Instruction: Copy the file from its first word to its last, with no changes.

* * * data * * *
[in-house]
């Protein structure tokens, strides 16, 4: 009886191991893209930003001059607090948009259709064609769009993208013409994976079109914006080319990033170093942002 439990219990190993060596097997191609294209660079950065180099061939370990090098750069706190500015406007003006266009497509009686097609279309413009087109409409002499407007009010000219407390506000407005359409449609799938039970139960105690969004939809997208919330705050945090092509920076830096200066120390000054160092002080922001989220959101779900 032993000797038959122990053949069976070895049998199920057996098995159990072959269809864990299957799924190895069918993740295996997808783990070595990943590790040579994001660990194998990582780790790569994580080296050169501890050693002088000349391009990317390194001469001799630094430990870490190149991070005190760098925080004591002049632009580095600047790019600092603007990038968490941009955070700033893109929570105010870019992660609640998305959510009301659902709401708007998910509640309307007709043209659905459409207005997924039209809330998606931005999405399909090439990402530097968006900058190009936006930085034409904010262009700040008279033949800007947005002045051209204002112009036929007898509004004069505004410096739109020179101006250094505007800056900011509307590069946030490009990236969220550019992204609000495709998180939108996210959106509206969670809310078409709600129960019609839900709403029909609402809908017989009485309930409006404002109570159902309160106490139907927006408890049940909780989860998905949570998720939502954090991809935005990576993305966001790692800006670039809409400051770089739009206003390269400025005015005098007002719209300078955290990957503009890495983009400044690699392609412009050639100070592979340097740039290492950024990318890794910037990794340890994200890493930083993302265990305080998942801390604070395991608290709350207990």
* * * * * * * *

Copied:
[in-house]
């Protein structure tokens, strides 16, 4: 009886191991893209930003001059607090948009259709064609769009993208013409994976079109914006080319990033170093942002 439990219990190993060596097997191609294209660079950065180099061939370990090098750069706190500015406007003006266009497509009686097609279309413009087109409409002499407007009010000219407390506000407005359409449609799938039970139960105690969004939809997208919330705050945090092509920076830096200066120390000054160092002080922001989220959101779900 032993000797038959122990053949069976070895049998199920057996098995159990072959269809864990299957799924190895069918993740295996997808783990070595990943590790040579994001660990194998990582780790790569994580080296050169501890050693002088000349391009990317390194001469001799630094430990870490190149991070005190760098925080004591002049632009580095600047790019600092603007990038968490941009955070700033893109929570105010870019992660609640998305959510009301659902709401708007998910509640309307007709043209659905459409207005997924039209809330998606931005999405399909090439990402530097968006900058190009936006930085034409904010262009700040008279033949800007947005002045051209204002112009036929007898509004004069505004410096739109020179101006250094505007800056900011509307590069946030490009990236969220550019992204609000495709998180939108996210959106509206969670809310078409709600129960019609839900709403029909609402809908017989009485309930409006404002109570159902309160106490139907927006408890049940909780989860998905949570998720939502954090991809935005990576993305966001790692800006670039809409400051770089739009206003390269400025005015005098007002719209300078955290990957503009890495983009400044690699392609412009050639100070592979340097740039290492950024990318890794910037990794340890994200890493930083993302265990305080998942801390604070395991608290709350207990």